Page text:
NewsQuirks 440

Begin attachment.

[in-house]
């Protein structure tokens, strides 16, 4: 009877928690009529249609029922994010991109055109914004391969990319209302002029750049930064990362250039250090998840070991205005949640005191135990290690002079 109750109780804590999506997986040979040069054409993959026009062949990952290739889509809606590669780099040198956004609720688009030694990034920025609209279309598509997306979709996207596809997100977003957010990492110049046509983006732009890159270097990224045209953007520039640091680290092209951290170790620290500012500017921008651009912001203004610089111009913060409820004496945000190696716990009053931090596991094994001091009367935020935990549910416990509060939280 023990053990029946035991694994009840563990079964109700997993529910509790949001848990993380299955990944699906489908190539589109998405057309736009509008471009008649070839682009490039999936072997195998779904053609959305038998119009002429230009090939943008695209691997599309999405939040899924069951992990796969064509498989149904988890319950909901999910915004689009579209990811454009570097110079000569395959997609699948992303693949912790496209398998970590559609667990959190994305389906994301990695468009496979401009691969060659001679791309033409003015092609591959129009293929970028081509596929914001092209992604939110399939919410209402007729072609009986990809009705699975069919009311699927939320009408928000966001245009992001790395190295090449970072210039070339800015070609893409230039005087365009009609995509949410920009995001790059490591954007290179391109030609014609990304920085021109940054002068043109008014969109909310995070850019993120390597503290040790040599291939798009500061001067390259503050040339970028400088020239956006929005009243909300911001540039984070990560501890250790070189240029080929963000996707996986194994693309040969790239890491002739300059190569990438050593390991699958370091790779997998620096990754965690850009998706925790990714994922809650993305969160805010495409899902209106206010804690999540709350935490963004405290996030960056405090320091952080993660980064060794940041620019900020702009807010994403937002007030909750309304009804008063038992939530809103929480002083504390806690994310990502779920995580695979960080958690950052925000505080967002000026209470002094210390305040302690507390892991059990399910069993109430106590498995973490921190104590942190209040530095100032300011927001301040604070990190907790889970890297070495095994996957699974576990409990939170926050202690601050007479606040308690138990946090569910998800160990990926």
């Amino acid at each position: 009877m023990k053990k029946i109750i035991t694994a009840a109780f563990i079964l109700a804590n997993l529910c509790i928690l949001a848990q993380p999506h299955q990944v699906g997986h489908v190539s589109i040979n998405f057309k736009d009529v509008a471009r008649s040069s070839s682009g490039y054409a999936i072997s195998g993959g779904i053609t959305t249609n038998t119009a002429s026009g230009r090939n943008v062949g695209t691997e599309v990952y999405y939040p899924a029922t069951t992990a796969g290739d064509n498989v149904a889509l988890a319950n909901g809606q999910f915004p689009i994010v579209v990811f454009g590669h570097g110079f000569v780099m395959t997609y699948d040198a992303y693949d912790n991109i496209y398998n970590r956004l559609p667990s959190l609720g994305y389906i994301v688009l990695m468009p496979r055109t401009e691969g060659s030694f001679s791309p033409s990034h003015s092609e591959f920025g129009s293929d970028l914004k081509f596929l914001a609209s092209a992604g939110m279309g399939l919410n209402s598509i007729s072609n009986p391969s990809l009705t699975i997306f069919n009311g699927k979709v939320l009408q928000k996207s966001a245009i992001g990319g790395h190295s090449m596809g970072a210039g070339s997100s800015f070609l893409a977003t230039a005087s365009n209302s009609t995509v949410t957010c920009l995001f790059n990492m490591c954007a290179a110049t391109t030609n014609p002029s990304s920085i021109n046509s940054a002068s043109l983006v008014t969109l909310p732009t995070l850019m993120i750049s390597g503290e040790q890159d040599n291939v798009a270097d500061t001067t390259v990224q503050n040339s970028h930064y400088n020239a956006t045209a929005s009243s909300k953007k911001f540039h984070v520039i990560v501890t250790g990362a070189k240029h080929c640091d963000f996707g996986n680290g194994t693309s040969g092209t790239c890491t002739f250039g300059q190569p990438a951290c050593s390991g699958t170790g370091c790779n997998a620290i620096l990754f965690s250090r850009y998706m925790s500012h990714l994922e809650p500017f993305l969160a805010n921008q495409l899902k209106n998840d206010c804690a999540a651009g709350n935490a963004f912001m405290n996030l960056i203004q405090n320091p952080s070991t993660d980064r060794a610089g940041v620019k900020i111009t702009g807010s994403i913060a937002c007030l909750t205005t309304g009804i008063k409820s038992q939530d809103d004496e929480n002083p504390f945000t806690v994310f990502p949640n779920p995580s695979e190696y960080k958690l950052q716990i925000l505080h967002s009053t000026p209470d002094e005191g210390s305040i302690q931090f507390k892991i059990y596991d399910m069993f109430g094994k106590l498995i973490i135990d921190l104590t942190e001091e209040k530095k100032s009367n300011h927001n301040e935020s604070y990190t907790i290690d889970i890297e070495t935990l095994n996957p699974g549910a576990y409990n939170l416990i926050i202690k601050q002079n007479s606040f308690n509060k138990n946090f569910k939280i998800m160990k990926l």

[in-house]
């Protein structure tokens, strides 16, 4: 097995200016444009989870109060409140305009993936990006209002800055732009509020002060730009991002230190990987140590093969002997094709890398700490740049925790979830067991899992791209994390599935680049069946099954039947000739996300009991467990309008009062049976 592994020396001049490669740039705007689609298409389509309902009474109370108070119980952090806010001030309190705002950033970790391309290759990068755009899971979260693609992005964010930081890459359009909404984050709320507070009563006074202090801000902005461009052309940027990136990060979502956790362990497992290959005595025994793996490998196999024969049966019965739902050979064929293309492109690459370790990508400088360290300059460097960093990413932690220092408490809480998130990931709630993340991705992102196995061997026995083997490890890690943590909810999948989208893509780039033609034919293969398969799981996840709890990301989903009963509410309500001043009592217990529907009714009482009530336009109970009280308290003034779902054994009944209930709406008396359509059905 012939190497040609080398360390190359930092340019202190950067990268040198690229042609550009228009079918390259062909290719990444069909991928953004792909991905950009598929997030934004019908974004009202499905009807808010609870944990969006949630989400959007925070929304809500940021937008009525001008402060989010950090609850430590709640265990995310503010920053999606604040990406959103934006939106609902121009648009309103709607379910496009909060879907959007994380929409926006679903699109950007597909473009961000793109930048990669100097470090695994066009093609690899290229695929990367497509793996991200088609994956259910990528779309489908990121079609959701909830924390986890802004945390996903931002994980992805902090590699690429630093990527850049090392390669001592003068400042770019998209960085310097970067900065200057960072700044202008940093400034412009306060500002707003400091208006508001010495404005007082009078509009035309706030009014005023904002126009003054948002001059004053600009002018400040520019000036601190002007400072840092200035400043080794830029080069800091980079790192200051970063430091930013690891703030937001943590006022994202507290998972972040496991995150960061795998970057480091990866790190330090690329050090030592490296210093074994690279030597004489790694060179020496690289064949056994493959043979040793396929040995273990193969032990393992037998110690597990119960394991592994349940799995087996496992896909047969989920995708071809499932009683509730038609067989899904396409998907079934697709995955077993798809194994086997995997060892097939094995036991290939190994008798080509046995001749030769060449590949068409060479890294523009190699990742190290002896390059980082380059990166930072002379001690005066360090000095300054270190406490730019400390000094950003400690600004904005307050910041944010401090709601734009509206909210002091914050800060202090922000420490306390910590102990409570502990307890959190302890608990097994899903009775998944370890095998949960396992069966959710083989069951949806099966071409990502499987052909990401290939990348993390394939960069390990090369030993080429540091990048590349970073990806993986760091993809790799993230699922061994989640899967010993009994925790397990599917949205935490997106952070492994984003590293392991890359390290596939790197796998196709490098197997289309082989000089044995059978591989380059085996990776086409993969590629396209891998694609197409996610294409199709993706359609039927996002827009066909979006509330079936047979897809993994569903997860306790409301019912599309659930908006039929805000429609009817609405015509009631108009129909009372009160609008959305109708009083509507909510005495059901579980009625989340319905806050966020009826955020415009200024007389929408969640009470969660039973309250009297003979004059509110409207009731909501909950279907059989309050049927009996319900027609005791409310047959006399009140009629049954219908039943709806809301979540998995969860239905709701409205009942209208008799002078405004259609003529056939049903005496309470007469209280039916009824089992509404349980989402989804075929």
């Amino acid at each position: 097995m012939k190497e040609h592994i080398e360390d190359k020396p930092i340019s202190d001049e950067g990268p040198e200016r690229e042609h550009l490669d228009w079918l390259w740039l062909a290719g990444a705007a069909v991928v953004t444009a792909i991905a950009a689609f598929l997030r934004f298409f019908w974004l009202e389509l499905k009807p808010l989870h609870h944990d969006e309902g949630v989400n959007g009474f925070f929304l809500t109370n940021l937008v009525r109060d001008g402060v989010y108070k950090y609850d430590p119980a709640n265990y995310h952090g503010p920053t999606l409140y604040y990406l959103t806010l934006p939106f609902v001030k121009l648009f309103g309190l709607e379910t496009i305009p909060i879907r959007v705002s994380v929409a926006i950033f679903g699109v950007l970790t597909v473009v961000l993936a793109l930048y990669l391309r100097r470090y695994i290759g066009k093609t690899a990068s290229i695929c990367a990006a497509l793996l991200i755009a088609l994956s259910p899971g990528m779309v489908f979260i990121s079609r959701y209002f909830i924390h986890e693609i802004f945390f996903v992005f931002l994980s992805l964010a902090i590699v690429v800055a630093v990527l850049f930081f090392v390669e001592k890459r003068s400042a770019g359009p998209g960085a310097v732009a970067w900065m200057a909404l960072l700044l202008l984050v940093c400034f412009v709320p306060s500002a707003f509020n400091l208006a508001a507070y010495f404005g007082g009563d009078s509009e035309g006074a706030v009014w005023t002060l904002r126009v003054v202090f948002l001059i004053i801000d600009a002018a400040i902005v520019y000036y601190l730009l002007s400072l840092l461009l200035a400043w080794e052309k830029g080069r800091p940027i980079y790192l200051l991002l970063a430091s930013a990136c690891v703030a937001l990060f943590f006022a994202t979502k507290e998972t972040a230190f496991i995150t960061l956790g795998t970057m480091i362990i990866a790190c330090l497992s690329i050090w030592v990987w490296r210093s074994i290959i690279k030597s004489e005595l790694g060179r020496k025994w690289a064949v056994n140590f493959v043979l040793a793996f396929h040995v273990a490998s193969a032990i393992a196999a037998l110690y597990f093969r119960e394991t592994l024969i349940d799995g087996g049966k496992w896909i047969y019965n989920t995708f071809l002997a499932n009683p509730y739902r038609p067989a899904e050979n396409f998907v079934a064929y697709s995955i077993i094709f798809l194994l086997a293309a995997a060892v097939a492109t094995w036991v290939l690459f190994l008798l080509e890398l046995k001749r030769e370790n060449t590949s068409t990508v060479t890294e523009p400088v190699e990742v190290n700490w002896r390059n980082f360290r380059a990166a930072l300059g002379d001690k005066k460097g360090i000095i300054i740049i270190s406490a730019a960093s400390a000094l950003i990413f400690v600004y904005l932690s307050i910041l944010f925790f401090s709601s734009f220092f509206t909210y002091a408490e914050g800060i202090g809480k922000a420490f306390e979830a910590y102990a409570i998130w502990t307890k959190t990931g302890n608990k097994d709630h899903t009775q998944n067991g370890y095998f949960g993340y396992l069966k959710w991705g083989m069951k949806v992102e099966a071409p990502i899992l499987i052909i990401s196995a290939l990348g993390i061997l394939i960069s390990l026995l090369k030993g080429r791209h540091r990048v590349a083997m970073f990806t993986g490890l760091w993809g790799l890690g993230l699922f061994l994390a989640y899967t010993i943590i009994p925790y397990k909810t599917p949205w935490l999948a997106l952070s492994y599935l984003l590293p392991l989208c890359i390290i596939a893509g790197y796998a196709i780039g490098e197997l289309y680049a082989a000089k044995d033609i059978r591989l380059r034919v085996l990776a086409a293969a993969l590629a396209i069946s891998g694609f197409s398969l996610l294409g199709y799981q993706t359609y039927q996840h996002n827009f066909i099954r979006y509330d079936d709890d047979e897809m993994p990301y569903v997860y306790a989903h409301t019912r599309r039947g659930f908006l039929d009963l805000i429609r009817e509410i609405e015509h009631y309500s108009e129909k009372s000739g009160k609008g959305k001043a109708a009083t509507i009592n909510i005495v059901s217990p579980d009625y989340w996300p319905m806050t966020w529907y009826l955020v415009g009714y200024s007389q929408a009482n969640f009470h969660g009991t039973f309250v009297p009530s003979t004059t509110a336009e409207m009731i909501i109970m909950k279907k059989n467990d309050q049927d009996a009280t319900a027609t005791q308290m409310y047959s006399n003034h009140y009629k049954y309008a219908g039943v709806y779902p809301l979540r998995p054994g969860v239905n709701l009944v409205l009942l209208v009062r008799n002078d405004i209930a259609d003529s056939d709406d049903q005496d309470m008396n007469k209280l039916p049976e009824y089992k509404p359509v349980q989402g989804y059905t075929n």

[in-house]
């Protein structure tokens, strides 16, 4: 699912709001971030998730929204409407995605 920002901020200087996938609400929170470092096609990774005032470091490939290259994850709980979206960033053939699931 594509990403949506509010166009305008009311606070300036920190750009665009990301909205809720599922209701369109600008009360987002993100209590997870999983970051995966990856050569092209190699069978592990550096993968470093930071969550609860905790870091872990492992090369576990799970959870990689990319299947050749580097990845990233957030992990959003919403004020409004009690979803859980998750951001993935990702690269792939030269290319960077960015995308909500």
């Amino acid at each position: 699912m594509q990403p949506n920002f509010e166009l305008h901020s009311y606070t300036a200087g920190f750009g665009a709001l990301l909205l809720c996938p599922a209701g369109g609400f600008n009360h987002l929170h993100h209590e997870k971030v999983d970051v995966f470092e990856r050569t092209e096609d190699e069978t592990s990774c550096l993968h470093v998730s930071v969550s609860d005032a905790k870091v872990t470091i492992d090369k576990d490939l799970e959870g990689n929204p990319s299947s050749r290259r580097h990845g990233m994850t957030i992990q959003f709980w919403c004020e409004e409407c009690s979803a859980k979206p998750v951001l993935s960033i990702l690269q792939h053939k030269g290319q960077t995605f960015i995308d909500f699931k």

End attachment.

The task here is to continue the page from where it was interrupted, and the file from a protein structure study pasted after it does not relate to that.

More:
Mensa Rejects of the WeekBungee jumper Eric A. Barcia, 22, of Fredericksburg, Va., taped together a number of plastic bungee cords, wrapped one end around his feet and tied the other to a railroad trestle. Then he jumped. Unfortunately, the cord was longer than the 70-foot distance between the trestle and the ground, and Barcia died on impact.Washington Redskins quarterback Gus Frerotte celebrated his one-yard touchdown run against the New York Giants by running head-first into the concrete wall in the end zone of Jack Kent Cooke Stadium. Even though the wall is padded, the impact sprained Frerotte's neck, sending him to the hospital at half-time.ShortfallWomen average 4 billion fewer brain cells than men, according to a 10-year study by Danish researchers. Dr. Bente Pakkenberg, a neurologist at Copenhagen's Kommune Hospital who headed the project, said she is baffled as to what the difference in nerve cells means. "Maybe we'll find it's much more important how they are connected than how many there are," she said, adding, "And if men have to have 4 million more brain cells to function as normally as women, it's all right with me."Curses, Foiled AgainPolice in Ceres, Calif., charged Jesse Krigbaum, 19, with burglary after finding his jail release papers at the scene. Detective Sgt. Allen McKay said that Krigbaum claimed to have lost a coat containing the papers that someone else must have worn while committing the crime, but investigators dismissed that excuse because it was 92 degrees the day of the burglary. They also found Krigbaum's fingerprints at the scene.Authorities in Spotsylvania County, Va., charged Roderick Farmer, 22, with stealing a neighbor's 1989 Oldsmobile Cutlass. Noting that Farmer had driven the car around the neighborhood where he stole it, sheriff's deputies arrested Farmer while he was washing the car after a friend of its owner recognized it and notified authorities.Done In by Political CorrectnessBoycotting companies that do business is so-called repressive regimes has become so widespread in Berkeley, Calif., that the city is having trouble finding politically correct gasoline. The only major oil company not on the official boycott list is Exxon, but that company is the target of an unofficial boycott because of its handling of the 1989 Exxon Valdez oil spill. "Pretty soon we'll have to do our own offshore drilling, city councilor Polly Armstrong said.Cheaper SolutionNoting the high cost of personalized automobile license plates in England, London resident Dave Parker spent just $40 to have a plate that matches his name. He used the money for a filing fee to change his name legally to "C 539 FUG," which is his current license plate.Intimations of ImmortalityAfter five years of squabbling, three spelling errors have been corrected on the grave of Isaac Bashevis Singer, winner of the 1978 Nobel Prize for Literature. His headstone had described him as a "Noble" laureate. A smaller footstone also spelled "Nobel" wrong and dropped the "h" from his middle name. According to the New York Times, when Singer's widow complained about the mistakes to Shastone Memorial Corp. in Great Neck, N.Y., which made both stones, the company produced her signed approval of the plans. "We told her the spelling of Nobel was incorrect," said Shastone's former owner, Arnold Haskel. "She said, 'Do it as I gave it to you.'" A year later, Shastone changed the footstone, but the headstone wasn't changed until last summer because one of Singer's heirs refused to approve the change.A crematorium that opened last winter in the Swedish town of Boras provides heat for 60,000 residents. Boras energy chief Roger Bergstom explained that the heat is not directly from the bodies. "When people are cremated, it frees up dangerous materials like quicksilver and amalgam," he told the Aftonbladet newspaper. "These materials have to be burned, and this is the heat that is being used."Sex BizWhen Tammy Papler, the owner of the New Life Massage Parlor in Oak Grove, Ky., accused city officials and police of taking bribes to allow her to run her business as a brothel and of buying sex from her girls, city councilor Patty Belew backed up Papler's allegations. Belew admitted that she worked as a prostitute at Papler's massage parlor for about two years. When some of the town's 3,000 residents called for her to resign from the council, Belew said she was remaining in office because "there ain't nobody else in there that's any better than I am. At least I did come out and tell the truth, unlike everybody else."Actress Dalny Marga Valdes, 29, filed a labor complaint against the Screen Actors Guild, claiming the union rejected her membership application because she performs in adult films. "They're denying any X-rated actor or producer into their union," she said. "I say we're just like any other actor."Publisher Norm Zadeh announced that his new magazine, Perfect 10, features only nude women who have not had breast implants. ""I've been to strip joints and fallen in love. And then you realize they're not real," Zadeh said, adding that he wants readers to know "what real breasts look like, because they've forgotten."Lowered ExpectationsMost Ontario residents believe in miracles, according to a poll commissioned by Global Television, although the Toronto Star reported that respondents have differing views as to what constitutes a miracle. One man insisted it was a miracle, for example, when "I went to someone's house and got a good deal on a power tool that I wanted for a long time."Honor Thy Live-in AdultsIreland's Roman Catholic Church urged teachers to drop "Mummy and Daddy" from their classroom vocabulary to recognize the growing number of one-parent families. Instead, the Irish Independent newspaper said, teachers are instructed to use phrases such as "the adults who live in your house" or "the people who look after you."Reach Out and Touch SomeoneAn alarm system intended to warn authorities in Finland about accidents at Russia's Kola nuclear power plant stopped working because of an unpaid phone bill. Heikki Reponen, a senior advisor at Finland's Radiation and Nuclear Safety Authority, blamed the breakdown of the system on the Murmansk meteorological institute, which he said had failed to pay its telephone bill of between $1,900 and $3,800.Compiled by Roland Sweet from the nation's press. Send clippings, citing source and date, to POB 8130, Alexandria VA 22306.